“Tan Sri P.G. Lim has led a remarkable and eventful life at the heart of Malaysian affairs, as personal friend and confidante of all of independent Malaysia’s prime ministers. This memoir starts with vivid images of her childhood in Penang during the years after the First World War, leading to three years at Cambridge University in the 1930s.
The years of the Japanese Occupation were spent with her family in Penang, and after the war she qualified for the Bar. She found herself first thrust into the limelight when in 1953 she undertook the defence of a young communist woman who had acted as a messenger for the Communist Party. As a young lawyer she confronted the full British judicial establishment and made her name by saving the woman’s life.
Thereafter, P.G. plunged into an active life of politics mixed with her legal activities, often involving cases in which she acted for trades unions. Her life then took an unexpected turn as she became involved as a diplomat, serving successively as Malaysia’s ambassador to the United Nations, Yugoslavia and Austria, and Brussels and the European Economic Community.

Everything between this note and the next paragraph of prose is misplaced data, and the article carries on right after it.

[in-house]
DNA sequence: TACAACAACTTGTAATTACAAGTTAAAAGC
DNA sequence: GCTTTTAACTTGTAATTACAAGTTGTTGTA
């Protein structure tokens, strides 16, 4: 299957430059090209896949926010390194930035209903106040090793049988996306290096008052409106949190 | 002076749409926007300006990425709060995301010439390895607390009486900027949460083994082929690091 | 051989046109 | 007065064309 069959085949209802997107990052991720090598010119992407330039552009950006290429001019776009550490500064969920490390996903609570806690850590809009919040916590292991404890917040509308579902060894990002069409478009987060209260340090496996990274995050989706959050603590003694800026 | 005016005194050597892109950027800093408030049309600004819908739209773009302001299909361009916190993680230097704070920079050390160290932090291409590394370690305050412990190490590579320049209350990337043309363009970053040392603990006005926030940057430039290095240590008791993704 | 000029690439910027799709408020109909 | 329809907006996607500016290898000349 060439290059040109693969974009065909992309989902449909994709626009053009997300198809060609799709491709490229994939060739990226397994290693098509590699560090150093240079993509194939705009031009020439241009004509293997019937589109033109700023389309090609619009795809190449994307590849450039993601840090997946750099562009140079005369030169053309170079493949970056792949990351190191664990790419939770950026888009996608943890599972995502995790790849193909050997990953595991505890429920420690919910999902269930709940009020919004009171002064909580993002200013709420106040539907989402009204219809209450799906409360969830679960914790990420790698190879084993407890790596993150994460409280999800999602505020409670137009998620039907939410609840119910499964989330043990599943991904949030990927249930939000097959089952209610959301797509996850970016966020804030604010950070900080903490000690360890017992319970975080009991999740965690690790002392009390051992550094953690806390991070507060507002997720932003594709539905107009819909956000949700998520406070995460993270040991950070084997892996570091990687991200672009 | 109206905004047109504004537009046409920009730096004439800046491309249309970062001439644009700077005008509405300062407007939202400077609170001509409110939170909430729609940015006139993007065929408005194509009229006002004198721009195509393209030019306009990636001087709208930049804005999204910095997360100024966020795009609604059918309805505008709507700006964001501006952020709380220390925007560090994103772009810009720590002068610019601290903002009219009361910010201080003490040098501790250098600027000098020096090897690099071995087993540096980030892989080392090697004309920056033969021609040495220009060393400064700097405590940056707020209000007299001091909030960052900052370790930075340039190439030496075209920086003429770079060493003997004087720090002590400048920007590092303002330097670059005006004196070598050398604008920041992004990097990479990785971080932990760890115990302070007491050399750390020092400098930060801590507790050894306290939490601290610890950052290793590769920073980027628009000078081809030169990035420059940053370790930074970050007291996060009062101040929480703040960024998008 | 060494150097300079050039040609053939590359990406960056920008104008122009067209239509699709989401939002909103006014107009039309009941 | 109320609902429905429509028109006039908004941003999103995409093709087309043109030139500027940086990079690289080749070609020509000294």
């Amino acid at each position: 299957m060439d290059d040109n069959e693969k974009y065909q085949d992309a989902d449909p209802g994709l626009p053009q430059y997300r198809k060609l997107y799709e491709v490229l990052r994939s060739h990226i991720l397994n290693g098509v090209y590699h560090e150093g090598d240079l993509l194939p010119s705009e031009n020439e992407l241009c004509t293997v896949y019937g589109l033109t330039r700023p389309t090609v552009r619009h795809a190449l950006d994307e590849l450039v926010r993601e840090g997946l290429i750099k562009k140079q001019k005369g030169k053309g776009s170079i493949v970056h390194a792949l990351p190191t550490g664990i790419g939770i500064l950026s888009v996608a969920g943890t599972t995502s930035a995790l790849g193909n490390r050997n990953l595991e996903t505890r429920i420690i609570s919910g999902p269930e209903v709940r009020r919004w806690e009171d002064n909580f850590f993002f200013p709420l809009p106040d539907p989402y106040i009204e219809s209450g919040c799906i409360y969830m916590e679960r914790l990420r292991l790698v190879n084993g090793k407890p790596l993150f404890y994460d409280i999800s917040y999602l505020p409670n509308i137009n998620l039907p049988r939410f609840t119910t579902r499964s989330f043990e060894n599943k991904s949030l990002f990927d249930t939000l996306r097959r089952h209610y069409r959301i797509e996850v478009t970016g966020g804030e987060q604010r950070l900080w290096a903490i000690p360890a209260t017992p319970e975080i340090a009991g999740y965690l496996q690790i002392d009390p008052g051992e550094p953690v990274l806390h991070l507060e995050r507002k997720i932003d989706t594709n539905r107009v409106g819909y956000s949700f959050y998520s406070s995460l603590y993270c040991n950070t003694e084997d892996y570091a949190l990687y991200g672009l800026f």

On her return, though well beyond normal retirement age, she accepted an appointment to head the Kuala Lumpur Regional Centre for Arbitration, which she developed, burnishing its reputation internationally over the next seventeen years before her retirement in 2000.
Her memoirs, which are generously illustrated with previously unpublished photos, will be essential reading for those interested in Malaysia’s development since Independence.”
— Dato’ Henry S. Barlow
Honorary Treasurer, Malaysian Branch of The Royal Asiatic Society
“This much-awaited autobiography has finally arrived! Not only was P.G. Lim a member of an important Penang family with illustrious children who figured prominently in the early history of Malaysia, she herself played key roles as ambassador to a row of European countries and as a top lawyer. Needless to say, this wonderful book contains much that is of interest to all Malaysians or Malaysianists.”
— Ooi Kee Beng
Deputy Director, Institute of Southeast Asian Studies, Singapore